Potosí, Bolivia is a mining town home to Cerro Rico, one of the richest silver deposits in the world. At its peak, Potosí was the second biggest city in the world and it produced nearly 60% of the world’s silver. The main reason to visit is for a tour of the mine where you learn about the life of the miners and their traditions.
Many travelers arrive in the night from the Uyuni Salt Flats, visit the mine the next morning, and then leave for Sucre at night. But, there are a few other attractions in town that are definitely worth a visit. When visiting Potosí, it’s not recommended to do the mine tour on Sundays because this is the miners’ day off.
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How to Get There
Potosí has a very convenient location between two of the top destinations in Bolivia. From Sucre, the bus ride is 3.5 hours and from Uyuni, it’s 4 hours.
Bookaway is a great resource that allows you to compare the prices of both buses and flights, and secure your seat in advance!
What to Do
Mine tour – The mine tour was an interesting experience to learn about the life of the miners, the history of Potosí, and life in Bolivia under Spanish rule. I went with Marco Polo Tours and I highly recommend you do the same. Their guide started working in the mines when he was 12, and he does a fantastic job telling about the average day of a miner, the dangers of the job, and the miners’ traditions. The cost is 80 bolivianos (BOB) and you’ll also buy 20 BOB worth of gifts to bring to the miners.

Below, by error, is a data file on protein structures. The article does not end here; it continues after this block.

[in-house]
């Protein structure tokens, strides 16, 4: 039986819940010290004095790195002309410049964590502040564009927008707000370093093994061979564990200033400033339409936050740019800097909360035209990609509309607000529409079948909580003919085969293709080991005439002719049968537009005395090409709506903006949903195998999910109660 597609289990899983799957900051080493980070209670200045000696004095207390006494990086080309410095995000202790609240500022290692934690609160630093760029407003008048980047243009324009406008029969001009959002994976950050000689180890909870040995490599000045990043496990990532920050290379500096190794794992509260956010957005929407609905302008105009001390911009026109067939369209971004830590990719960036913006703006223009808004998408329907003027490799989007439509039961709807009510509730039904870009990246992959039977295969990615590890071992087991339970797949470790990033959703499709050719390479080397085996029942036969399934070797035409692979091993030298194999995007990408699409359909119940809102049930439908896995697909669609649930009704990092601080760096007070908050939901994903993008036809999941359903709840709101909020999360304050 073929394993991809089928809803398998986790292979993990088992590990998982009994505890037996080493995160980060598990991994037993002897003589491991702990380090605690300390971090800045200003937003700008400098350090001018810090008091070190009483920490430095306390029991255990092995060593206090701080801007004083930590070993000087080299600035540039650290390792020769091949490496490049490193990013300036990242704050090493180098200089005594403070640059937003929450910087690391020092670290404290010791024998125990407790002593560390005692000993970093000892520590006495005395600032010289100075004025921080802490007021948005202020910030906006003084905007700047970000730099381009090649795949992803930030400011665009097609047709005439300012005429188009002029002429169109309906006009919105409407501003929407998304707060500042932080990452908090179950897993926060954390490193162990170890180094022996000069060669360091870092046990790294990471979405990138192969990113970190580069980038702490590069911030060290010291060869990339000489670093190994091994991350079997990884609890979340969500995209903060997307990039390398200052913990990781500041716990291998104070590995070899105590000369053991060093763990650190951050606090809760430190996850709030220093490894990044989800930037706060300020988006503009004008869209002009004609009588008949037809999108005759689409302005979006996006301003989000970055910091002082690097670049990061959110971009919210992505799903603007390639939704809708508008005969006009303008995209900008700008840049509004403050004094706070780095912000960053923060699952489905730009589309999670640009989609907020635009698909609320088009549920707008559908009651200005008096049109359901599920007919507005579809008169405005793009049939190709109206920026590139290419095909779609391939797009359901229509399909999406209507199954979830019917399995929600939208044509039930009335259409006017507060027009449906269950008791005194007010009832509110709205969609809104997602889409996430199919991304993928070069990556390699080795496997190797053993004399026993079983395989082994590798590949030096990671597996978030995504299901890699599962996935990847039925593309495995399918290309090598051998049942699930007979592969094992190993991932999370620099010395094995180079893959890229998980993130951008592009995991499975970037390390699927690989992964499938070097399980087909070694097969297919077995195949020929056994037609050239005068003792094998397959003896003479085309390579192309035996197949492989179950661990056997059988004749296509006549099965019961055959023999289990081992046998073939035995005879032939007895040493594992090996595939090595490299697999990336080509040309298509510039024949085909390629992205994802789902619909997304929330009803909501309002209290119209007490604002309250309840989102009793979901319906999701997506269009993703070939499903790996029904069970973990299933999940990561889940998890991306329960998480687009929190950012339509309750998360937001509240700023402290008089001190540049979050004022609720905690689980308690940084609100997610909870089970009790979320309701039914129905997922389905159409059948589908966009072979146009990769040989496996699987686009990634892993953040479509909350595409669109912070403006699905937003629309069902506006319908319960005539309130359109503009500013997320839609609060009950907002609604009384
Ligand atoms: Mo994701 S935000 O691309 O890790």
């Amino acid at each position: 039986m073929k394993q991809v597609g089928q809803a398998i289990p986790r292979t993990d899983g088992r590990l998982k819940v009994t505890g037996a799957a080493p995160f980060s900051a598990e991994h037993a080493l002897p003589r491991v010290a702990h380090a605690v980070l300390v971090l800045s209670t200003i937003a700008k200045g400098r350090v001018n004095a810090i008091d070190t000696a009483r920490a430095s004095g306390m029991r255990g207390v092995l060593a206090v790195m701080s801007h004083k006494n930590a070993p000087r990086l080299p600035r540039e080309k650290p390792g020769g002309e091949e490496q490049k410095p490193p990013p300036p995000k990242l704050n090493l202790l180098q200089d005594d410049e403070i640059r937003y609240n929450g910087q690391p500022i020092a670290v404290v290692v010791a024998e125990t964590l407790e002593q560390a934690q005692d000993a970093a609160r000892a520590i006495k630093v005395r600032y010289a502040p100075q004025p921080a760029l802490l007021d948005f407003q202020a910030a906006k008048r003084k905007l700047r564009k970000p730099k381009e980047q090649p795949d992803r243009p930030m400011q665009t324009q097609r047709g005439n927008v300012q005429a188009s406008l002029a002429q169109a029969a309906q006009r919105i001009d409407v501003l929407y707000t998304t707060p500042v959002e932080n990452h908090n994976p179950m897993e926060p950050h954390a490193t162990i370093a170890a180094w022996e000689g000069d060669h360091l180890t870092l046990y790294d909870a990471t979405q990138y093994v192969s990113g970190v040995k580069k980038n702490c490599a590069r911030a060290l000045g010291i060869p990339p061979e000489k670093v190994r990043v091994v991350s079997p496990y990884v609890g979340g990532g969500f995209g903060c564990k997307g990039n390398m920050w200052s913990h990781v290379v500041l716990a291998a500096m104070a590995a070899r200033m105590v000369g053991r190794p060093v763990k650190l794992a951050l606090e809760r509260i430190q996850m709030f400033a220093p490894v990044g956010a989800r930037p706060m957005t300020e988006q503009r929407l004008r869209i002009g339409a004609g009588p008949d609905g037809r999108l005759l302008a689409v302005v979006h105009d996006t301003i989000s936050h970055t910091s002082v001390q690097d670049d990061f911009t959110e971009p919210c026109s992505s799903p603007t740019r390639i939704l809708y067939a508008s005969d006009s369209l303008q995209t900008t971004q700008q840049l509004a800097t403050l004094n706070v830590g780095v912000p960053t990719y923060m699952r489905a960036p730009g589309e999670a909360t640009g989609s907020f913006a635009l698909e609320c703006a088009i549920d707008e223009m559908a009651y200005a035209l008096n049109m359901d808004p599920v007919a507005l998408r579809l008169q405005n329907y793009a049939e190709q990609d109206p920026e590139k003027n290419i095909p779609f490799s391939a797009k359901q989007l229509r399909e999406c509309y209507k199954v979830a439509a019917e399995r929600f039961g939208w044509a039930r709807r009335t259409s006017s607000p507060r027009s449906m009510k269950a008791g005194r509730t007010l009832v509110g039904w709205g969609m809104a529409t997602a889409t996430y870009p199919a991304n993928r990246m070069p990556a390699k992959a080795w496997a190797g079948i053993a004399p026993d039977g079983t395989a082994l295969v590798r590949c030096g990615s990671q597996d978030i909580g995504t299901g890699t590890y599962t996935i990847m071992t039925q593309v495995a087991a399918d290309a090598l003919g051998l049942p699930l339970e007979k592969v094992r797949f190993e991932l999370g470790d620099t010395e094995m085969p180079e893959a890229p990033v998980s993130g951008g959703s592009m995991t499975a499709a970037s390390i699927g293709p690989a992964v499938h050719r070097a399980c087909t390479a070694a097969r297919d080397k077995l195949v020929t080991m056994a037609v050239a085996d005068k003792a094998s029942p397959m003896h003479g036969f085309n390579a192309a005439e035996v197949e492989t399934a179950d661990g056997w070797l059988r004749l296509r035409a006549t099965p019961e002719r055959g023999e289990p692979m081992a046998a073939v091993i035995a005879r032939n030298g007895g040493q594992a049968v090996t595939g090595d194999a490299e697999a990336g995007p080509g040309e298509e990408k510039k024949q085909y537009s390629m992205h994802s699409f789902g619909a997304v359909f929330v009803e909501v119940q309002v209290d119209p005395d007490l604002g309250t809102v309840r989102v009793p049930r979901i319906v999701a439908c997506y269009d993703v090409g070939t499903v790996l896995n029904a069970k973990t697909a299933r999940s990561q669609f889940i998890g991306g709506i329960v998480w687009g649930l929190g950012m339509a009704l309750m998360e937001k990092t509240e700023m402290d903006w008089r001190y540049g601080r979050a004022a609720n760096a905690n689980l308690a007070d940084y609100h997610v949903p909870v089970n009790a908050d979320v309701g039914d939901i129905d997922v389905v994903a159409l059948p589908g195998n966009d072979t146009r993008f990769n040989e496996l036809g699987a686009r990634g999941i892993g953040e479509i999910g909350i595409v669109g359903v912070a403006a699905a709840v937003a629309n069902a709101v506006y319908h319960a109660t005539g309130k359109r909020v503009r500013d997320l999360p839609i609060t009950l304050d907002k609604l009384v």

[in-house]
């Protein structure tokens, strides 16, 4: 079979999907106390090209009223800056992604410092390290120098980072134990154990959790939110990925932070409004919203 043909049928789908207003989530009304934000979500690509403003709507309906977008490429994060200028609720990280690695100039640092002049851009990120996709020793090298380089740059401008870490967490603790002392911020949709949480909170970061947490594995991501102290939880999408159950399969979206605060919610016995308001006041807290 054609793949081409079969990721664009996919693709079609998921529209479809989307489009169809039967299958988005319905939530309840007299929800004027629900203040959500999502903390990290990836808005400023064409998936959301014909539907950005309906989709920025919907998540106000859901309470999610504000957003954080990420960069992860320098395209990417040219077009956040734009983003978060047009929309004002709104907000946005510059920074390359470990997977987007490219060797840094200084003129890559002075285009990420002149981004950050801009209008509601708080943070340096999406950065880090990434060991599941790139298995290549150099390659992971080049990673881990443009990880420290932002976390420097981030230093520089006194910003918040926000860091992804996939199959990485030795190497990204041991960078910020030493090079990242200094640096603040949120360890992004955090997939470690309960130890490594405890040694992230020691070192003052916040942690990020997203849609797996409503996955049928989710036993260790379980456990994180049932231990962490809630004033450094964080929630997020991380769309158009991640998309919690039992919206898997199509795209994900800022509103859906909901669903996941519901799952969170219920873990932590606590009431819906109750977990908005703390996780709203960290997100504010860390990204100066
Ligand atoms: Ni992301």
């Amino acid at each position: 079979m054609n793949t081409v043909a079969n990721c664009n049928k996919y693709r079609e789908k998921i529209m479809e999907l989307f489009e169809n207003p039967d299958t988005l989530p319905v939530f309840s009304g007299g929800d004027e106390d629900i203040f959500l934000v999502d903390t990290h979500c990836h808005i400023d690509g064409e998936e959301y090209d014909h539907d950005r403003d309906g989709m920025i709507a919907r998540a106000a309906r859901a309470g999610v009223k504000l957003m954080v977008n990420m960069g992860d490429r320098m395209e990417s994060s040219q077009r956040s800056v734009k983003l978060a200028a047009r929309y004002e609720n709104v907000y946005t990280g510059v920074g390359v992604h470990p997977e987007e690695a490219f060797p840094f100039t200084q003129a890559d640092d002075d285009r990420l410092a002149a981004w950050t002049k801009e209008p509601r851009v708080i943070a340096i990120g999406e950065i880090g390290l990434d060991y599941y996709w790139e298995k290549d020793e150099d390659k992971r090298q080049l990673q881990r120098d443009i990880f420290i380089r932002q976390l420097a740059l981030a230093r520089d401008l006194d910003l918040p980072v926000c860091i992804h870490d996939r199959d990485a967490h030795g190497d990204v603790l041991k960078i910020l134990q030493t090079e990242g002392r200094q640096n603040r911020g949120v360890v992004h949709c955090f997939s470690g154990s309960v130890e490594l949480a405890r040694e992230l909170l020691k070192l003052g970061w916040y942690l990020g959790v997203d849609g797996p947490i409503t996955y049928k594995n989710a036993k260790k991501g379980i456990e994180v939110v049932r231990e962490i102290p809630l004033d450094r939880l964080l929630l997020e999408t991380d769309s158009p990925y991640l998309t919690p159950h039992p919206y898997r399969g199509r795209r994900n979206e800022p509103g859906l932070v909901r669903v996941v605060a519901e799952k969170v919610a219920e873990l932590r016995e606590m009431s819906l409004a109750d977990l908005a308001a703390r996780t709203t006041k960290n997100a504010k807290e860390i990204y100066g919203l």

Templo y Convento de Santa Teresa – A convent with a fantastic collection of religious art and a beautiful temple inside. The entrance is 30 BOB which includes a guided tour in Spanish. You can get an English-speaking guide for an extra 30 BOB.
Casa de Moneda – Bolivians refer to this as the country’s most important museum and it covers more than just currency. There are rooms full of beautiful art, minerals from Cerro Rico, and a chapel inside. The entrance is 40 BOB which includes a guided tour that’s only in Spanish.
Mercado Vicuñas – The inside of the market is nothing special, but on the surrounding streets it gets a bit exotic. There are lots of stalls selling alternative medicines and dead llamas which are used as an offering to the Pachamama.
Where to Eat
El Fogón – The best option near the center for a variety of traditional Bolivian cuisine.
Where to Stay
Potosí doesn’t have any backpacker hostels which means you’ll have to spend a bit extra for accommodation.
Los Faroles Hostal – The best budget option in town has a nice courtyard and a convenient location next to the plaza.
Hotel Santa Teresa – Great views and friendly staff at this budget hotel in a colonial house.
Where to Next
Sucre (3.5 hours by bus) – A UNESCO city with beautiful white architecture, fascinating museums, and an unmissable folklore dance show.
Uyuni Salt Flats (4 hours) – These 12,000 square kilometer salt flats are undoubtedly one of the top attractions in South America.
La Paz (10 hours) – This unique and chaotic city has lively markets, cable cars, and adventure activities.